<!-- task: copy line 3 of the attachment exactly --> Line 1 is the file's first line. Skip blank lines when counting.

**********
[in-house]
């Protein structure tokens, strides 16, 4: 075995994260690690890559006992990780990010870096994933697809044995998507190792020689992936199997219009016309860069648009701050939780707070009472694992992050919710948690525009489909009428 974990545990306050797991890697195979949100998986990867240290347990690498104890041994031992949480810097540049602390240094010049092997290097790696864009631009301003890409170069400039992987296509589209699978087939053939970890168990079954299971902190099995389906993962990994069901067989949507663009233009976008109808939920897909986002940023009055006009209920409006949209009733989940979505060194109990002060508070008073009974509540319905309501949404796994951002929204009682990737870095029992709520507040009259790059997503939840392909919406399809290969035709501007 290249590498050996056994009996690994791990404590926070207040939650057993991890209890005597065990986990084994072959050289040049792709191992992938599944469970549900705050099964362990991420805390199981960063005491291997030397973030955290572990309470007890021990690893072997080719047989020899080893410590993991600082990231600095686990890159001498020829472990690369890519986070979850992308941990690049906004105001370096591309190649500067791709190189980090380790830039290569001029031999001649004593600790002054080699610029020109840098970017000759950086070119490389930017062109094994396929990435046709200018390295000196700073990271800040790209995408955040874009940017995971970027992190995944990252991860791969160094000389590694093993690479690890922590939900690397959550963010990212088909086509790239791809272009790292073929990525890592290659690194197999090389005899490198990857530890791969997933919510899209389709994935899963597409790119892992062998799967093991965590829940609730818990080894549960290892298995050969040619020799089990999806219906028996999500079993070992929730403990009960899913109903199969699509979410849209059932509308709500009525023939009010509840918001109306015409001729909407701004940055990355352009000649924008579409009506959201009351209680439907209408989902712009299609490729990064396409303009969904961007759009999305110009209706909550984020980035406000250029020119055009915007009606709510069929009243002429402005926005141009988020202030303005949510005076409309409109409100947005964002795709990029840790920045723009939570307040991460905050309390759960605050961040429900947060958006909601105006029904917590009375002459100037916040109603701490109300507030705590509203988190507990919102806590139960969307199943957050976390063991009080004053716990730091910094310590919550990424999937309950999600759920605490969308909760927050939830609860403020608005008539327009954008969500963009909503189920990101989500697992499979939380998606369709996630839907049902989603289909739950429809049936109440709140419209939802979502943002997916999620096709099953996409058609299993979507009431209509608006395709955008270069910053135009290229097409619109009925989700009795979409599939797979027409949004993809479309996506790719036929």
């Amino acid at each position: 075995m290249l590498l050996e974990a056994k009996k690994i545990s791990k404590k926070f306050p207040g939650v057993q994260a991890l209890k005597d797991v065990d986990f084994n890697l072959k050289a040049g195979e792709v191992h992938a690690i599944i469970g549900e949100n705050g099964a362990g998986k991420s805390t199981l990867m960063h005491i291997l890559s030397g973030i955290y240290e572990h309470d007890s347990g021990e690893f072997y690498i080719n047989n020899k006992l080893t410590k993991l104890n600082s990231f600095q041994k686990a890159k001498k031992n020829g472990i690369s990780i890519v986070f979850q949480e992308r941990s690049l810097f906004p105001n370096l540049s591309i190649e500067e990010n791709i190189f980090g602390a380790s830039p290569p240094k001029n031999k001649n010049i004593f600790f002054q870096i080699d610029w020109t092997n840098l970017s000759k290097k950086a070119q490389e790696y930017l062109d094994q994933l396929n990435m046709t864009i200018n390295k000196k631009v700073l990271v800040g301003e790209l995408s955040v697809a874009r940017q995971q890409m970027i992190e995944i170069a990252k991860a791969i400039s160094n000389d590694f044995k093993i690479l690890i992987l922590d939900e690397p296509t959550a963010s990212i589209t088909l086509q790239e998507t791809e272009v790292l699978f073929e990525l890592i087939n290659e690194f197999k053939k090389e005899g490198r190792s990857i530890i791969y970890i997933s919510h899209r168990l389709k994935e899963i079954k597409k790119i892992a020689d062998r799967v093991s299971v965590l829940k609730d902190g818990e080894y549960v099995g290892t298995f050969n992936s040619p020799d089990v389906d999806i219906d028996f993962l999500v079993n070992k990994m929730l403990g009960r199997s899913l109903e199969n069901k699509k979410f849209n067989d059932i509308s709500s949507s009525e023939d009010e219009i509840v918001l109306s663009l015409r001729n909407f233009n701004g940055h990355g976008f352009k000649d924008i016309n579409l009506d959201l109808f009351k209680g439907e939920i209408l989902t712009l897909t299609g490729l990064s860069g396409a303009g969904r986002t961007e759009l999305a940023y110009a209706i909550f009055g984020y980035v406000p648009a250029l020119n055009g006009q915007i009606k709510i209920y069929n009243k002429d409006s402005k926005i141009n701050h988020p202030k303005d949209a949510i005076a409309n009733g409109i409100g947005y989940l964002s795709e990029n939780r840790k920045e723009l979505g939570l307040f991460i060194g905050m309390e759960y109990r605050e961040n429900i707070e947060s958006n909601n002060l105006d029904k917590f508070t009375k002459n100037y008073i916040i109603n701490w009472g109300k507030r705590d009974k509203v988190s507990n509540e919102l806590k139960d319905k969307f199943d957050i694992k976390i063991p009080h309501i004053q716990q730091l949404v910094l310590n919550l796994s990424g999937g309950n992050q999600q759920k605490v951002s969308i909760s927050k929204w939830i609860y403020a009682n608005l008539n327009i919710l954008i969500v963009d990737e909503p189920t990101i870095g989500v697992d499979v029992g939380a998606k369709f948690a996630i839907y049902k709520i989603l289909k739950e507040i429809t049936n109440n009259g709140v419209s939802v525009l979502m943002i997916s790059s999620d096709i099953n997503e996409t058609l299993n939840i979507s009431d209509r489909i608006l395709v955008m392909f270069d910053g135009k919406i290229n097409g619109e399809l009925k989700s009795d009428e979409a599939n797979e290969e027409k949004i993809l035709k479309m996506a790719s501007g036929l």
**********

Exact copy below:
């Amino acid at each position: 075995m290249l590498l050996e974990a056994k009996k690994i545990s791990k404590k926070f306050p207040g939650v057993q994260a991890l209890k005597d797991v065990d986990f084994n890697l072959k050289a040049g195979e792709v191992h992938a690690i599944i469970g549900e949100n705050g099964a362990g998986k991420s805390t199981l990867m960063h005491i291997l890559s030397g973030i955290y240290e572990h309470d007890s347990g021990e690893f072997y690498i080719n047989n020899k006992l080893t410590k993991l104890n600082s990231f600095q041994k686990a890159k001498k031992n020829g472990i690369s990780i890519v986070f979850q949480e992308r941990s690049l810097f906004p105001n370096l540049s591309i190649e500067e990010n791709i190189f980090g602390a380790s830039p290569p240094k001029n031999k001649n010049i004593f600790f002054q870096i080699d610029w020109t092997n840098l970017s000759k290097k950086a070119q490389e790696y930017l062109d094994q994933l396929n990435m046709t864009i200018n390295k000196k631009v700073l990271v800040g301003e790209l995408s955040v697809a874009r940017q995971q890409m970027i992190e995944i170069a990252k991860a791969i400039s160094n000389d590694f044995k093993i690479l690890i992987l922590d939900e690397p296509t959550a963010s990212i589209t088909l086509q790239e998507t791809e272009v790292l699978f073929e990525l890592i087939n290659e690194f197999k053939k090389e005899g490198r190792s990857i530890i791969y970890i997933s919510h899209r168990l389709k994935e899963i079954k597409k790119i892992a020689d062998r799967v093991s299971v965590l829940k609730d902190g818990e080894y549960v099995g290892t298995f050969n992936s040619p020799d089990v389906d999806i219906d028996f993962l999500v079993n070992k990994m929730l403990g009960r199997s899913l109903e199969n069901k699509k979410f849209n067989d059932i509308s709500s949507s009525e023939d009010e219009i509840v918001l109306s663009l015409r001729n909407f233009n701004g940055h990355g976008f352009k000649d924008i016309n579409l009506d959201l109808f009351k209680g439907e939920i209408l989902t712009l897909t299609g490729l990064s860069g396409a303009g969904r986002t961007e759009l999305a940023y110009a209706i909550f009055g984020y980035v406000p648009a250029l020119n055009g006009q915007i009606k709510i209920y069929n009243k002429d409006s402005k926005i141009n701050h988020p202030k303005d949209a949510i005076a409309n009733g409109i409100g947005y989940l964002s795709e990029n939780r840790k920045e723009l979505g939570l307040f991460i060194g905050m309390e759960y109990r605050e961040n429900i707070e947060s958006n909601n002060l105006d029904k917590f508070t009375k002459n100037y008073i916040i109603n701490w009472g109300k507030r705590d009974k509203v988190s507990n509540e919102l806590k139960d319905k969307f199943d957050i694992k976390i063991p009080h309501i004053q716990q730091l949404v910094l310590n919550l796994s990424g999937g309950n992050q999600q759920k605490v951002s969308i909760s927050k929204w939830i609860y403020a009682n608005l008539n327009i919710l954008i969500v963009d990737e909503p189920t990101i870095g989500v697992d499979v029992g939380a998606k369709f948690a996630i839907y049902k709520i989603l289909k739950e507040i429809t049936n109440n009259g709140v419209s939802v525009l979502m943002i997916s790059s999620d096709i099953n997503e996409t058609l299993n939840i979507s009431d209509r489909i608006l395709v955008m392909f270069d910053g135009k919406i290229n097409g619109e399809l009925k989700s009795d009428e979409a599939n797979e290969e027409k949004i993809l035709k479309m996506a790719s501007g036929l």